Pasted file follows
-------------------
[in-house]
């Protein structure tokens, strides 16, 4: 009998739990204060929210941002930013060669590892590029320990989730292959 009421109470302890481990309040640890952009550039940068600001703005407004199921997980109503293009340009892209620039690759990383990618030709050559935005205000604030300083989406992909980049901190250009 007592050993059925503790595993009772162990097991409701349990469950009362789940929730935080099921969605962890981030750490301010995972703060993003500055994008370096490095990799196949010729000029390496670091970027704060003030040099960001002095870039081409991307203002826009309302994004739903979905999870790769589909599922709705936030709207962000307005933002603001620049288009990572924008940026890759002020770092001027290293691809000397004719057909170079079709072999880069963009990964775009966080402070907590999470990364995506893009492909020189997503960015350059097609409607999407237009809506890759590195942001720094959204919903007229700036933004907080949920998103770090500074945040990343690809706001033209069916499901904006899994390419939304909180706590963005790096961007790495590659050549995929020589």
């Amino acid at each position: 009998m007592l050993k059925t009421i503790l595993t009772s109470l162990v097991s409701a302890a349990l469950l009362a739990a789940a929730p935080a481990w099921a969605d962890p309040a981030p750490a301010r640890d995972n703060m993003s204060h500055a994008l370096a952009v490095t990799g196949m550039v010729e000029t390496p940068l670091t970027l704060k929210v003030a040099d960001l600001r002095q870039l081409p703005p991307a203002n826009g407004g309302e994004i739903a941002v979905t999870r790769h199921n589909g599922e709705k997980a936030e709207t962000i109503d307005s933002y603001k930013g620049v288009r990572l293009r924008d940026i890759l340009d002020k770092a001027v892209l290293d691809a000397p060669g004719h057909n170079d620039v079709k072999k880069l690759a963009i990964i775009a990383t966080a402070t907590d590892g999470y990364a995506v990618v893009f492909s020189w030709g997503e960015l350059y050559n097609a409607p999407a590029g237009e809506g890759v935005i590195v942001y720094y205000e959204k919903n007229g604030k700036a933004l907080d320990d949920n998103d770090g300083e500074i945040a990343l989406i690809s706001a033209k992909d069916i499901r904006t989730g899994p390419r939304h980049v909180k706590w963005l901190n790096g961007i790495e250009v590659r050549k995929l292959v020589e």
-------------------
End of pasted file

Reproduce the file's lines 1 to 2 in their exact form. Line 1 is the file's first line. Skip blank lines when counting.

[in-house]
């Protein structure tokens, strides 16, 4: 009998739990204060929210941002930013060669590892590029320990989730292959 009421109470302890481990309040640890952009550039940068600001703005407004199921997980109503293009340009892209620039690759990383990618030709050559935005205000604030300083989406992909980049901190250009 007592050993059925503790595993009772162990097991409701349990469950009362789940929730935080099921969605962890981030750490301010995972703060993003500055994008370096490095990799196949010729000029390496670091970027704060003030040099960001002095870039081409991307203002826009309302994004739903979905999870790769589909599922709705936030709207962000307005933002603001620049288009990572924008940026890759002020770092001027290293691809000397004719057909170079079709072999880069963009990964775009966080402070907590999470990364995506893009492909020189997503960015350059097609409607999407237009809506890759590195942001720094959204919903007229700036933004907080949920998103770090500074945040990343690809706001033209069916499901904006899994390419939304909180706590963005790096961007790495590659050549995929020589």